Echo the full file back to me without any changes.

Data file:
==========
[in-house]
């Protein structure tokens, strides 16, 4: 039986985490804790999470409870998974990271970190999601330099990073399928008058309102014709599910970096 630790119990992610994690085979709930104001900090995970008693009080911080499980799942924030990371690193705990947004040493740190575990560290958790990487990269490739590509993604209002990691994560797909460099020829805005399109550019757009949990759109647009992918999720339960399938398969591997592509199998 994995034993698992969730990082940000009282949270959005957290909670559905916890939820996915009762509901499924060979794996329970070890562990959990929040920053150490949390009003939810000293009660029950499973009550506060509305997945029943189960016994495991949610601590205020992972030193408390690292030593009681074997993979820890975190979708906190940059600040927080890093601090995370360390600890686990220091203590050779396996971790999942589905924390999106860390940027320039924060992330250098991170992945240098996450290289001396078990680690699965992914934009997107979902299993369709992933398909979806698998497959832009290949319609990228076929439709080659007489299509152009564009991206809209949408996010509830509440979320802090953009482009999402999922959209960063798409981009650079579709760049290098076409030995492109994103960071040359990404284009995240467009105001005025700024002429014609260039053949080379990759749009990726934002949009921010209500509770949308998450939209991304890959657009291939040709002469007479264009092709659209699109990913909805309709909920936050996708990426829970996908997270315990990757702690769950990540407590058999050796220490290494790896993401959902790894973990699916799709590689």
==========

[in-house]
């Protein structure tokens, strides 16, 4: 039986985490804790999470409870998974990271970190999601330099990073399928008058309102014709599910970096 630790119990992610994690085979709930104001900090995970008693009080911080499980799942924030990371690193705990947004040493740190575990560290958790990487990269490739590509993604209002990691994560797909460099020829805005399109550019757009949990759109647009992918999720339960399938398969591997592509199998 994995034993698992969730990082940000009282949270959005957290909670559905916890939820996915009762509901499924060979794996329970070890562990959990929040920053150490949390009003939810000293009660029950499973009550506060509305997945029943189960016994495991949610601590205020992972030193408390690292030593009681074997993979820890975190979708906190940059600040927080890093601090995370360390600890686990220091203590050779396996971790999942589905924390999106860390940027320039924060992330250098991170992945240098996450290289001396078990680690699965992914934009997107979902299993369709992933398909979806698998497959832009290949319609990228076929439709080659007489299509152009564009991206809209949408996010509830509440979320802090953009482009999402999922959209960063798409981009650079579709760049290098076409030995492109994103960071040359990404284009995240467009105001005025700024002429014609260039053949080379990759749009990726934002949009921010209500509770949308998450939209991304890959657009291939040709002469007479264009092709659209699109990913909805309709909920936050996708990426829970996908997270315990990757702690769950990540407590058999050796220490290494790896993401959902790894973990699916799709590689």